Korean Independence Movement Day! 3/1
March First Independence Movement Day (3.1 절).
If you ever find yourself travelling to Seoul, you will inevitably find yourself wandering down the iconic Sejong-daero (세종 대로). Looking up at King Sejong (세종 대왕) sitting on the throne, and looking north towards Gwangwhamun (광화문), the President’s house, and up at the imposing granite peaks of Bugaksan, you may look past the The National Museum of Contemporary History. And although you would be forgiven for walking on by, and heading for those impressive gates of Gwangwhamun, you would be missing out on one of the most interesting museum experiences in the Republic. But it is not for the faint hearted. It will leave you feeling quite unsettled afterwards, and you might find yourself looking for a bottle of medicinal soju to lighten your mood.
Korea has been a hotly contested peninsula from the very beginning, but the 20th Century I find particularly easier to relate to as I have lived in it. The narrative presented in the museum is largely held together by an impressive collection of photographs, films, letters and official documents. Thus, the Japanese Occupation of Korea (from 1910-45) is brought to life, and it is a harrowing tale of exploitation, oppression, and hardship. Reading, writing and speaking Korean was banned for this period, as were Korean names. Many were sent to work in Japan, often taken forcibly from families. One official document in particular housed in this museum is The Declaration of Independence, a document written on the 1st March 1919, and then read out later that day at a non violent demonstration. This sparked the Korean Independence Movement, and although suppressed by the Japanese Occupation Forces, it sowed a seed.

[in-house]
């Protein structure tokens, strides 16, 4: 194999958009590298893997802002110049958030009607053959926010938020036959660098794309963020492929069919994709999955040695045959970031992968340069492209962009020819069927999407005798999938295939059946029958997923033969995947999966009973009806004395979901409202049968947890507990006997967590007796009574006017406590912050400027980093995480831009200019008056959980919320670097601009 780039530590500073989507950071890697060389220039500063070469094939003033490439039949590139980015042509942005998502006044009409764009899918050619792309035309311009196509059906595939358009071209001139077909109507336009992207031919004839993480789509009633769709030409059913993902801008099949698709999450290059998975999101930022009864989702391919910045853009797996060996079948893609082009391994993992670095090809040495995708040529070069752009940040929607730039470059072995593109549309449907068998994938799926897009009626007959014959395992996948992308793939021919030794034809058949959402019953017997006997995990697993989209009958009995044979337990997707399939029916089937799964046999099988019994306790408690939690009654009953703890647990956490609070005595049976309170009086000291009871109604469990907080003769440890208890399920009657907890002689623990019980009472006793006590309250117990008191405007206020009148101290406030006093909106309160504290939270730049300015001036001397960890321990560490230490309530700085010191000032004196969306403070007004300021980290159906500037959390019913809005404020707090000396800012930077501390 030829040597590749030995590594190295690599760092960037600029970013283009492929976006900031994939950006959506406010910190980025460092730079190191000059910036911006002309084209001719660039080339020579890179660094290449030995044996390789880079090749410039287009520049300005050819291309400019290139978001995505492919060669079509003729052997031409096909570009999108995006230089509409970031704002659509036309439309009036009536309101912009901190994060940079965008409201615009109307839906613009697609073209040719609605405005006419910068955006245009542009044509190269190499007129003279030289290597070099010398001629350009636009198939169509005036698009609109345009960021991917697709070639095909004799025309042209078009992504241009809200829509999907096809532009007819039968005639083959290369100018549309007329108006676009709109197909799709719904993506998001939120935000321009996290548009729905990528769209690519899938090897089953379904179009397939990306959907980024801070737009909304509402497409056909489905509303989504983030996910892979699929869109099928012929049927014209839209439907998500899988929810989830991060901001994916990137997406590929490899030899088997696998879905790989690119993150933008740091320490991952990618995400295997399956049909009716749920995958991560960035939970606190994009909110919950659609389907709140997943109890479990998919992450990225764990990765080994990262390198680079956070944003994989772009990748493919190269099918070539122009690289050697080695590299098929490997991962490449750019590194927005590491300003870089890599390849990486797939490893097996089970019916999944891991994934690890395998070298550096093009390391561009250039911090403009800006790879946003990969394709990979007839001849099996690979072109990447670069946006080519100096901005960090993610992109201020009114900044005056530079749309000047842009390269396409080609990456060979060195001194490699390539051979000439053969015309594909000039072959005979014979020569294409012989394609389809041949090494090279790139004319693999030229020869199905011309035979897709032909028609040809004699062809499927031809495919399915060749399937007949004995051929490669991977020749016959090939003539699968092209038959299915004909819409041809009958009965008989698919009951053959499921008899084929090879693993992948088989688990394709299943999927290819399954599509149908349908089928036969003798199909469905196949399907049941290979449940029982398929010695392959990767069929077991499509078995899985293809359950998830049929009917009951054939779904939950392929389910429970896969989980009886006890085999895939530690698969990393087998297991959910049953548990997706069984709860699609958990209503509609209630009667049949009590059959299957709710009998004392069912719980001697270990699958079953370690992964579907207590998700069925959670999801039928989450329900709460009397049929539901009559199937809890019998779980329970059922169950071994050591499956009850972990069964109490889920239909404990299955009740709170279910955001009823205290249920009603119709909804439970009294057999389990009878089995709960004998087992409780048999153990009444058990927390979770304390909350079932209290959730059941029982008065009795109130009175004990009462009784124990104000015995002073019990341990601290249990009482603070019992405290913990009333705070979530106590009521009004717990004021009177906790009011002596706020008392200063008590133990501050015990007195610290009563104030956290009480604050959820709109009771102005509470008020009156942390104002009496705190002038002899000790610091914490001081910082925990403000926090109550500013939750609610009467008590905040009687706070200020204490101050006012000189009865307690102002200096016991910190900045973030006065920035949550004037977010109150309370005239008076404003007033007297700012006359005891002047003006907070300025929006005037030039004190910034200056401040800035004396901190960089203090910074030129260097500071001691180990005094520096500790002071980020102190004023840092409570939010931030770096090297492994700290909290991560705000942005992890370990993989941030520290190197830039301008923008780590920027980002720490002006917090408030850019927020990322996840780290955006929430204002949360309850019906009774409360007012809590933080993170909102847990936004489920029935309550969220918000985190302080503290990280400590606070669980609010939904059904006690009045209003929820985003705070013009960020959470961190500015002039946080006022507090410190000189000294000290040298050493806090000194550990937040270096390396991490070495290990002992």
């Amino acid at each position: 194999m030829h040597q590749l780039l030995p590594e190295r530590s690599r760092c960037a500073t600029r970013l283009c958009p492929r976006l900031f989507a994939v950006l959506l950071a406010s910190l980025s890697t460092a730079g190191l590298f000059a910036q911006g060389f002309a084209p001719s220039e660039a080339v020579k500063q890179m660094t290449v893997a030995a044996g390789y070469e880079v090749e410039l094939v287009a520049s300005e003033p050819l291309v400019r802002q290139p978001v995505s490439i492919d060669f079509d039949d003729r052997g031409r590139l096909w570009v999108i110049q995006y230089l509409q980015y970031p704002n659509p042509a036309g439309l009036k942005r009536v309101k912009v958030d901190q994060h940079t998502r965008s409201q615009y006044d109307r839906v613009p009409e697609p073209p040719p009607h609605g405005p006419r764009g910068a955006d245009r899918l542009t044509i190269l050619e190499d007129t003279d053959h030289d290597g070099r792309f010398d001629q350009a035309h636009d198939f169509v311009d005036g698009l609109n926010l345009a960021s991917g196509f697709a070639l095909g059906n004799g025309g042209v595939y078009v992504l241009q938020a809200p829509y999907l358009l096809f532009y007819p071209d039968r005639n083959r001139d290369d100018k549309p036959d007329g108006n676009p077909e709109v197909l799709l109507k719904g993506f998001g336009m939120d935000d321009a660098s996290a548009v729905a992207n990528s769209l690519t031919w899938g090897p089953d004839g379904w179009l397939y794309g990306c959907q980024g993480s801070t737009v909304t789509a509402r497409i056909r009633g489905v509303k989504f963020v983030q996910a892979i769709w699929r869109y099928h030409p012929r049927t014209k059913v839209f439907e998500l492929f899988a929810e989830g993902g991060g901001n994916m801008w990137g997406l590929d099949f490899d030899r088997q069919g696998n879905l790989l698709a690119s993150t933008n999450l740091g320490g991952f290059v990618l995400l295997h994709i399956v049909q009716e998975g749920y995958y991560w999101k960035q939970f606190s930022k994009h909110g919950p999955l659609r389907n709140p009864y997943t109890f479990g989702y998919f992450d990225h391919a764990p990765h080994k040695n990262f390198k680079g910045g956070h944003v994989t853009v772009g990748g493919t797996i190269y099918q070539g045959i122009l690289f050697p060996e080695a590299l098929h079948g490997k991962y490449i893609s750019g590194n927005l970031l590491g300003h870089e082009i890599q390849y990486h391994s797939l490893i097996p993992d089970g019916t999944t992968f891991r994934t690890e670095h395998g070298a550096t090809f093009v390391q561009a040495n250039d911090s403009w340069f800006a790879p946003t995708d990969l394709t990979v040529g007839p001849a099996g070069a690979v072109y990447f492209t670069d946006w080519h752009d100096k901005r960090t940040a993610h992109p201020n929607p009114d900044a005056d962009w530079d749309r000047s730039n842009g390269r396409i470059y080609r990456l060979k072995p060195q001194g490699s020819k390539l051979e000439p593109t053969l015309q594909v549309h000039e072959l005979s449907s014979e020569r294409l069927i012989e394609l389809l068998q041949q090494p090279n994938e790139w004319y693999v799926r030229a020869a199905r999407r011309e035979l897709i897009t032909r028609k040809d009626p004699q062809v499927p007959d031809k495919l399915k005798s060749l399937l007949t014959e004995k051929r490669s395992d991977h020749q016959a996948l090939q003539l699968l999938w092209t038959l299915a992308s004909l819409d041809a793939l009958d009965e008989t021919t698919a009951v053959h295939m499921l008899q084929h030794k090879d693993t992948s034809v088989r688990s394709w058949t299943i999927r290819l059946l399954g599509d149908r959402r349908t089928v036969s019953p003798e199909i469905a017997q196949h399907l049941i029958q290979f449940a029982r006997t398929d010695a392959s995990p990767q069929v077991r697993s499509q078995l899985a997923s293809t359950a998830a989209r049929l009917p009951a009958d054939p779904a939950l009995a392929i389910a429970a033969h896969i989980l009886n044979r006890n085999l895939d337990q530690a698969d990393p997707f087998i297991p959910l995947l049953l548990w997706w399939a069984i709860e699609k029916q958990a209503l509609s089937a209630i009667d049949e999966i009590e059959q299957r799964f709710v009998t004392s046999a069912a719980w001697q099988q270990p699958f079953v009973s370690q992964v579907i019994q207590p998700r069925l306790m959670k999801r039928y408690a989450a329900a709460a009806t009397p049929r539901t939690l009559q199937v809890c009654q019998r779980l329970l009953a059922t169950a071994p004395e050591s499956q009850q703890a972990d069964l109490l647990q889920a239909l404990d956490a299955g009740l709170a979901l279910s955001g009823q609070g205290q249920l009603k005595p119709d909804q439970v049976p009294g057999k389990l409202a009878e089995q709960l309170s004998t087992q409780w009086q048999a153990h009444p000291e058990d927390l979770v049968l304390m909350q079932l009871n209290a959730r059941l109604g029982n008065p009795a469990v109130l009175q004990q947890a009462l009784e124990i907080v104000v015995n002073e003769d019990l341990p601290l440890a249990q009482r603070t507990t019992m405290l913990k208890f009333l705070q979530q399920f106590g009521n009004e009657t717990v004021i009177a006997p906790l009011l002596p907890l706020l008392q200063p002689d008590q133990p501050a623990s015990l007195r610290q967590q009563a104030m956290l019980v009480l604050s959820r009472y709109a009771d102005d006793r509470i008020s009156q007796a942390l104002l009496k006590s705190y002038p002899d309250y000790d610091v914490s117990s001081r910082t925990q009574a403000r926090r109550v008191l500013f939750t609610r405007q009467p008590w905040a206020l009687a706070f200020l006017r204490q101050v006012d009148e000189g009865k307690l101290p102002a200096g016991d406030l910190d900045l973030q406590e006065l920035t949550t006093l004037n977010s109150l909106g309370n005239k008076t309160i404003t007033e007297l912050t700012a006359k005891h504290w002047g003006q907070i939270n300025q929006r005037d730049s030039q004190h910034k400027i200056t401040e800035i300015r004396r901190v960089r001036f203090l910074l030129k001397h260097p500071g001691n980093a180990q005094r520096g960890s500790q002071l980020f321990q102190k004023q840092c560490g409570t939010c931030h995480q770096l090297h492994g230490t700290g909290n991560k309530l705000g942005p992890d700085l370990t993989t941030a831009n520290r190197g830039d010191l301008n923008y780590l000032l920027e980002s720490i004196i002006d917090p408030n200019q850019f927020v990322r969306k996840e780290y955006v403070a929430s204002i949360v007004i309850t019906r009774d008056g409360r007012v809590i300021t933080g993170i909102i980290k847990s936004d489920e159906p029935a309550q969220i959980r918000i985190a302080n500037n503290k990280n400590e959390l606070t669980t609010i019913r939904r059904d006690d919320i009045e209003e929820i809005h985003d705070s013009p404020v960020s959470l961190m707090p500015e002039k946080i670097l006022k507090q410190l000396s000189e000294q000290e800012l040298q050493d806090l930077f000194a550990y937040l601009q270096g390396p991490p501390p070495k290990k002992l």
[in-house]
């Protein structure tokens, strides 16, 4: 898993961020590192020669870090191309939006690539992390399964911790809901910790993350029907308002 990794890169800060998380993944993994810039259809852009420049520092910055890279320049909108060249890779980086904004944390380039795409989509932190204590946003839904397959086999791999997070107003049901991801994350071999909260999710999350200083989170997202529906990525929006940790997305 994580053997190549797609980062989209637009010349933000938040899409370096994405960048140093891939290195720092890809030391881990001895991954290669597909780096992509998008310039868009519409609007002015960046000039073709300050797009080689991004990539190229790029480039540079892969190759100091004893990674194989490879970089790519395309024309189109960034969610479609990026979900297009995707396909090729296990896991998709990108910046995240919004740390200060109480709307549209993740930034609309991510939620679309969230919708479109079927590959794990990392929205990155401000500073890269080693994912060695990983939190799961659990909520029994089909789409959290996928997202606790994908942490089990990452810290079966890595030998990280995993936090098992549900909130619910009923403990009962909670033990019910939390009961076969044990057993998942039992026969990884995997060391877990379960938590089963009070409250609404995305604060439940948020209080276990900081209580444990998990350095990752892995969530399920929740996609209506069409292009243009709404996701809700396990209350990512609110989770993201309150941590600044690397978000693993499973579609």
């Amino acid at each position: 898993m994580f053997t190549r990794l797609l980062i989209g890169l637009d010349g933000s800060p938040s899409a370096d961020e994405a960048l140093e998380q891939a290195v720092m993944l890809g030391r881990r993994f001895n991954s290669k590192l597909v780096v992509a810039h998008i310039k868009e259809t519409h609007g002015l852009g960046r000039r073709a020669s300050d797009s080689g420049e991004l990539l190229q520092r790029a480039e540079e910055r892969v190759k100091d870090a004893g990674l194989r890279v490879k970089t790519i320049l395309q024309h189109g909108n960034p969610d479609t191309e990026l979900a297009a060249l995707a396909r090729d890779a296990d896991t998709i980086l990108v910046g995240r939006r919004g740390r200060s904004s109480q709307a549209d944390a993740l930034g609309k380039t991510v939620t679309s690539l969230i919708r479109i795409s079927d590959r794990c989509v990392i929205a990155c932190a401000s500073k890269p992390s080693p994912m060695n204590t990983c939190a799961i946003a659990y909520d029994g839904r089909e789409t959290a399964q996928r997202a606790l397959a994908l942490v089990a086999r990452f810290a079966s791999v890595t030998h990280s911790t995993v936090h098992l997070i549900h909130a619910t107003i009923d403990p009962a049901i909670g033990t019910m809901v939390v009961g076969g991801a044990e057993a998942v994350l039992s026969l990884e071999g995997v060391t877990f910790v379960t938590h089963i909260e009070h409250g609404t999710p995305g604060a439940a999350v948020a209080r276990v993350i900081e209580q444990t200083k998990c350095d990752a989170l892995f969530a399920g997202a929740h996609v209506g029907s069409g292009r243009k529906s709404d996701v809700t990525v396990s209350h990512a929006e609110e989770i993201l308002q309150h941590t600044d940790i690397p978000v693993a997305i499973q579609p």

The museum also celebrates the life of some key figures from this movement, and a couple of people in particular I think are most worthy of a special mention. Ryu Gwansun and Kim Gu are just two of many who helped ignite the fuse. Ryu Gwansun stands out because she was a university student at the time, and after taking part in the initial demonstration in Seoul she went back to her hometown and spread the word, knocking on doors, informing people of the protest movement, and with a little help from her friends and family, organised a demonstration in her local area near the city of Chonan. Afterwards she was arrested, tortured and yet continued to rally prisoners whilst in gaol. She finally died in custody in 1920. She wrote whilst in prison that her only regret was not being able to do more than give her life for her country.
Kim Gu was a bit more seasoned than Ryu. He also saw the writing on the wall and was active in movements leading up to the official annexation. I see him as a guerrilla fighter. At one point (February 1896) he was imprisoned for killing a Japanese salesman, believing him to be an assassin. Apparently he had military papers on his person. Thus, he became nicknamed ‘The assassin’ himself. After the March 1st Demonstration, he figured he would be more use sparking interest abroad, and made it to Shanghai. Whilst living there in exile he formed a Korean Liberation Army, which was active during the Second World War fighting the Japanese in China and South-East Asia. By the time he organised for his army to head to the peninsular, the war was over and the Japanese were gone. The best part is, he wrote all of this down in an autobiography ‘Baekbom Journal’. Definitely worth a read, if you are studying Korean.
Today is a national holiday commemorating this movement, and document, and on every major road in every major city in Korea, you will see lines of flags as far as the eye can see. People may take this day as a well earned rest from work, but you can rest assured that there will be a moment taken during this day to reflect on this moment in time, and consider previous generations who made it through such challenging times. And tomorrow, back to work.
Written by Brett Allen